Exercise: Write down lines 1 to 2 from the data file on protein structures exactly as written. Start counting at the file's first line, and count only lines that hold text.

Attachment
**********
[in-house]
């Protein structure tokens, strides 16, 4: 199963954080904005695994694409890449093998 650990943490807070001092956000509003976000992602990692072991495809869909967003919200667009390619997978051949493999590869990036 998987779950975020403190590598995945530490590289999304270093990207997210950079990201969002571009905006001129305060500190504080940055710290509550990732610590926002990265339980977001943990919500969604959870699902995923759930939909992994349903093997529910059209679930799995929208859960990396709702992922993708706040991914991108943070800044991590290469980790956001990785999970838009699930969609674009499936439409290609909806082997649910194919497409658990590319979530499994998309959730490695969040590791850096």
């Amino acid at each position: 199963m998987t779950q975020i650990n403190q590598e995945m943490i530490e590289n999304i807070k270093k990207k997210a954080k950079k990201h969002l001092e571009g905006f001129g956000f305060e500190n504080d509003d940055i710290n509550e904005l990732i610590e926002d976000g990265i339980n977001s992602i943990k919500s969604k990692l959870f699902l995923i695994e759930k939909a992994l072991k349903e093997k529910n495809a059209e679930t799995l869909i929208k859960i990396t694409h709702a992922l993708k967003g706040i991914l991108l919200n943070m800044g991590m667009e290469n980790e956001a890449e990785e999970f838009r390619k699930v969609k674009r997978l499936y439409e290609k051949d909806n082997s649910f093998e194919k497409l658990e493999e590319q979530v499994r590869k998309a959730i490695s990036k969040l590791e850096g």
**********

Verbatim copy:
[in-house]
């Protein structure tokens, strides 16, 4: 199963954080904005695994694409890449093998 650990943490807070001092956000509003976000992602990692072991495809869909967003919200667009390619997978051949493999590869990036 998987779950975020403190590598995945530490590289999304270093990207997210950079990201969002571009905006001129305060500190504080940055710290509550990732610590926002990265339980977001943990919500969604959870699902995923759930939909992994349903093997529910059209679930799995929208859960990396709702992922993708706040991914991108943070800044991590290469980790956001990785999970838009699930969609674009499936439409290609909806082997649910194919497409658990590319979530499994998309959730490695969040590791850096």